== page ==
|Fall/winter 2013 Oscar de la Renta |
navy and rose floral russian Ikat jackquard cocoon jacket
(All photos: Style.com)
It's hard not to notice that flowers, and especially, overblown, statement making rose prints, have found their way into the Mercedes Benz fall 2013 collections. They were one of the major statements at Thom Browne's eccentric runway show held on Monday evening (I couldn't help but speculate, knowing Thom, that maybe one of the more exaggerated of the group is what he really wanted Michelle Obama to wear for the Inauguration, rather than the subtle and very establishment pinstripe ensemble she selected- LOL). (By the way, as I'm writing this, the First Lady is appearing with the President, in conjunction with his State of the Union address, and she's wearing a wine and black dress, and I'm sipping a glass of wine).
|Fall/Winter 2013 Vera Wang|
Stone rose jacquard one shoulder dress with butterfly peplum and tangerine rose jacquard skirt
In any event, yesterday morning, roses were also a major part of Vera Wang's collection (where they looked especially beautiful when the colors (ivory, tangerine, fuchsia) were mixed collage style, within one dress. Though Raf Simons didn't invent roses, I guess you can say he re invented them and made them look modern and youthful, using them as he did for his highly acclaimed freshmen outing for the house of Dior, for spring 2013. Overblown roses were one of his signature statements on the runway, and they were an editorial favorite, picked up across the board. Anna Wintour even wore one of the most photographed versions (a mid calf ball skirt paired with a fitted black long sleeved top), when she attended Bergdorf Goodman's 75th anniversary party at the Plaza last November. As we all know, everything that comes around, goes around, and fashion is like one big dysfunctional family ( I've been involved in fashion long enough to qualify as an expert in these things). It's hard not to go through a new fashion cycle, or any fashion week for that matter, without thinking about how everything and everyone is somewhat related (fashion's answer to 'Six Degrees of Separation').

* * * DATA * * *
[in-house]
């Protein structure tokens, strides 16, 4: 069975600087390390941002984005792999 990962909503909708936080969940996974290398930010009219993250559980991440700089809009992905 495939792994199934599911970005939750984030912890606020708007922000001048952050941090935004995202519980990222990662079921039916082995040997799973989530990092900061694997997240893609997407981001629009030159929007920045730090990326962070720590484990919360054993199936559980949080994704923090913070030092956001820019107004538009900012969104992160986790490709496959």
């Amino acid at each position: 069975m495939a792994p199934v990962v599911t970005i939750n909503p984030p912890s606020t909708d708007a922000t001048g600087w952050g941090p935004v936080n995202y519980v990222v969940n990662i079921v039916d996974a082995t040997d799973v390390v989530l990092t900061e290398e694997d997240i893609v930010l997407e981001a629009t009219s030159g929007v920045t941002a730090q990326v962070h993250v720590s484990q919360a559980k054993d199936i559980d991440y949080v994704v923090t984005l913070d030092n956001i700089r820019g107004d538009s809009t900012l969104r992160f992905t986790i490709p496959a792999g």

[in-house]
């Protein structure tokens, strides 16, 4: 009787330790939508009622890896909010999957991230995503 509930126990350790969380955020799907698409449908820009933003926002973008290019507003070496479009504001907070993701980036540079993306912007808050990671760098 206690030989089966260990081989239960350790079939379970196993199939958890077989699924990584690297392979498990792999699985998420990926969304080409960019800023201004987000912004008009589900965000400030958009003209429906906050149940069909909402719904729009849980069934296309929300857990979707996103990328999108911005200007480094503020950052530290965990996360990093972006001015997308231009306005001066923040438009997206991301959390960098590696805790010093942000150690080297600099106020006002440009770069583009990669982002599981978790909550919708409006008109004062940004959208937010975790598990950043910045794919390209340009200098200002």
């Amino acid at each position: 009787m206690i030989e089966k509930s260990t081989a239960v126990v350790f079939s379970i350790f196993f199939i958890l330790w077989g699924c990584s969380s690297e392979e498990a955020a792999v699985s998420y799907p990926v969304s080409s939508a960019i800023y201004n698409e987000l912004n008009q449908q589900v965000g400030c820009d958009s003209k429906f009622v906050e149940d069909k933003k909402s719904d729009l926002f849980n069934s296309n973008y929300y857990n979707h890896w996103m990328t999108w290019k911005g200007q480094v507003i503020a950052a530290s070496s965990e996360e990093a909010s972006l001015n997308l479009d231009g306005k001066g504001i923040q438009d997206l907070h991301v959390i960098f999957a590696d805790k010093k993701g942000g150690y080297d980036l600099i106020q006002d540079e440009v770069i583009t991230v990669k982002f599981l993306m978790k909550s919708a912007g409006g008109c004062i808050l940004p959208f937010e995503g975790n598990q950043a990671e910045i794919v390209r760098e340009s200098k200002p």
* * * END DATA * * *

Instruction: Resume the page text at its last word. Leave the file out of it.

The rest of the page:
And so, because Dior was on my mind, I also had John Galliano on my mind. A bonafide creative genius with a few too many demons, as we all know, he was unceremoniously fired from his creative role at the house of Dior in 2011, after making rabid anti Semitic remarks (he testified in a Paris courtroom that an addiction to pills and alcohol kept him from recalling any alleged use of anti-Semitic and racist slurs on two separate occasions at a Paris bar).
|Fall/Winter 2013 Oscar de la Renta gray double faced cashgora hooded cape and black stretch leather pant|
Enter longtime friend and supporter, Anna Wintour (the powerful editrix recently 'arranged' for him to get back to design, via Oscar de la Renta and she was sitting in the front row, wearing head to toe burgundy). I don't think it's an understatement to say that the Oscar de la Renta fall show, held at two back to back presentations at his 42nd street showroom last night, had to be one of the most highly anticipated of the season, and had the fashion world buzzing. There were and still are, many unanswered questions and much speculation, regarding John's exact role, but let me just say that I personally see the 'fit', and think the two designers share a somewhat similar aesthetic (ultra couture like, ultra feminine).
|Oscar de la Renta black grain de poudre sleeveless Ginza jacket and skirt|
And unsurprisingly, the collection was a little of both: there were plenty of Oscar's signatures ( the toile de jouey prints, the gold bouillon scroll and bead embroideries; the strong colors). But there were also obvious touches of John: the muted somber shades (wine, aubergine, black, anthracite), the draped coats and coat dresses; the hooded capes; the Ginza jackets; the English eccentricity and edginess; the exaggeratedly attenuated, ultra skinny silhouettes; the exaggerated tall cloche hats (Patricia Underwood).
But when the show was over, only Oscar came out on the stage. I actually did not see John at all last evening, although apparently, he attended the show, dressed like a "Hasid" complete with long jacket, hat, and curly "peyos", according to today's The New York Post (it was their cover story, 'Shmuck! Jew-bash designer's costume mocks faithful'). I was in a crowded elevator going down, and I overheard a show attendee remark to her companion, "That was one of the most schizophrenic shows I've ever seen. Was it Oscar's dress, or John's suit?" I think that pretty much summed it up.